So You Want To Start Road Riding - Part 1

Whatever your reason for taking up cycling — fitness, charity event, gran fondo, racing — here are a few tips to get you off on the right pedal stroke.

In this first post I'll give you some equipment tips. The next post will cover some riding tips.

  1. Fit the bike properly. When you get a new bike at your local bike shop (LBS), ask them to give you a proper bike fit analysis. They should do this for minimal or no extra charge. Even if you've picked up a used bike from Kijiji, eBay, or Craigslist, it's a good idea to take it to your LBS. It's more than worth the investment of your time and money. I had some aching low-back issues that physio wasn't fixing. So, I paid for my own bike fit and the back issues were solved! The most important point to remember is that the bike should fit the rider, not the other way around. The handlebar stem is one component that's easy to change and can make a huge difference in riding comfort. An LBS should have a good variety of different lengths and rises to try.
  2. Get a seat that's right for you. The seat is the most important contact point on your bike. Don't fool yourself into thinking that a wide cushy model is what you need to start out. It might work for a 5 minute ride, but not a 5 hour ride. If you're beginning with a used bike, its seat probably isn't right for you either. While at the LBS for your fit analysis, ask about their bike seat demo program. Most bike seat companies make a selection of demo seats that you can try for a few days before making your purchase. In the very least, strongly consider a model with a cut-out center, as these help get your weight distributed onto your sit-bones, where it should be. Specialized even makes a neat gel pad measuring device that your LBS might have. You sit on a memory foam/gel pad that leaves an impression of your sit-bones. That impression measures the width between those bones, so you can get the proper saddle width — from any manufacturer, not just Specialized.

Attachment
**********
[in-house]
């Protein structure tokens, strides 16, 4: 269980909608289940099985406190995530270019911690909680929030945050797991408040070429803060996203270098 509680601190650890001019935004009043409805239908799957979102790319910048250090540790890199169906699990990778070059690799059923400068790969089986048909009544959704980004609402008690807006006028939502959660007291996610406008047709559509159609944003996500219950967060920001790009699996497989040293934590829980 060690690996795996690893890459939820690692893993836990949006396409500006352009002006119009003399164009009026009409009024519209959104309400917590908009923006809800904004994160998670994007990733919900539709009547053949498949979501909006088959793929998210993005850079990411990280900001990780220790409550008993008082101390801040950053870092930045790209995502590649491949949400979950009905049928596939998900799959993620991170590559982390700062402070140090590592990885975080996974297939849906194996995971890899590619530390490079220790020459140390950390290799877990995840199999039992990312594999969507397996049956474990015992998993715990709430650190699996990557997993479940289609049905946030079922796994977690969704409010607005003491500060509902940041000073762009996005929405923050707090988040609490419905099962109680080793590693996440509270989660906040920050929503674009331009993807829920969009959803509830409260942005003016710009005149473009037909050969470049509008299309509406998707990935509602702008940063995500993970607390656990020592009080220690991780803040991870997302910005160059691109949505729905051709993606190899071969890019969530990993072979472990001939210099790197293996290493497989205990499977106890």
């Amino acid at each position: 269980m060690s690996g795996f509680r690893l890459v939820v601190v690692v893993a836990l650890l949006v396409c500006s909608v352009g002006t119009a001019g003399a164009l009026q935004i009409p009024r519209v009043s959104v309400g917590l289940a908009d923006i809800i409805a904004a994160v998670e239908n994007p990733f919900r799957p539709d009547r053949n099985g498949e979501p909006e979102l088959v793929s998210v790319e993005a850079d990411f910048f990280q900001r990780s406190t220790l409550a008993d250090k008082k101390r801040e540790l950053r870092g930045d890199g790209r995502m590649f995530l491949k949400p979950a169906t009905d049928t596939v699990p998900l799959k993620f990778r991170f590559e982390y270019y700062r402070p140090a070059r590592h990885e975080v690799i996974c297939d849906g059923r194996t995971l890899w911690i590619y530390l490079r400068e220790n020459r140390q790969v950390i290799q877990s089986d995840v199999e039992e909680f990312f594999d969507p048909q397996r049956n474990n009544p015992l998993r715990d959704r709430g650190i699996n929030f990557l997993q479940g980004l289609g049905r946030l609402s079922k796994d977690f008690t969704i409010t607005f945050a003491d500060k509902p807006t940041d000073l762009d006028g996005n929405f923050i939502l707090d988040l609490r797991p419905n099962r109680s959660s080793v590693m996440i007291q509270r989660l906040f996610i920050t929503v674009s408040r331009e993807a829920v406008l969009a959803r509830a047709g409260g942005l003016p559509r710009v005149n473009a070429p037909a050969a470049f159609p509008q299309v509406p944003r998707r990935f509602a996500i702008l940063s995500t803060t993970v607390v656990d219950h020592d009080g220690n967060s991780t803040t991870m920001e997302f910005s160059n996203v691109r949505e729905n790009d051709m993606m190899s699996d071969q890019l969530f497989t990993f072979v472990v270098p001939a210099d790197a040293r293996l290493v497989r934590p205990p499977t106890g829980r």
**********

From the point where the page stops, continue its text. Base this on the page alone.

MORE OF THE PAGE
3. Get a helmet. This is another vital piece of equipment that you can pick up at your LBS. 60% of cycling-related deaths are the result of head injuries. It makes no sense to take that risk, when the helmets we have today are so light and well-ventilated, You'll hardly even know you're wearing one. Most places throughout North America now have mandatory helmet laws for children. Regardless of where you live, make sure your children wear helmets, and make sure you do to. Children will copy what they see their parents doing. Helmets are also mandatory for most gran fondos, charity rides, and certainly every organized bike race.
  4. Get a bike computer. You will need a bike computer to help manage your training rides. Look for something that provides at least speed, distance, cadence and elapsed time. Wahoo even makes a brilliant gizmo to plug into your iPhone, turning it into a full-functioned bike computer. The next upgrade to consider is something that gives you Heart Rate, a key metric to start monitoring once you take training more seriously. A Power Meter is the gold standard of riding metrics, and a hefty investment. In a few years you might find yourself considering one of these, as they can really make training scientifically accurate.  
See Part 2 …

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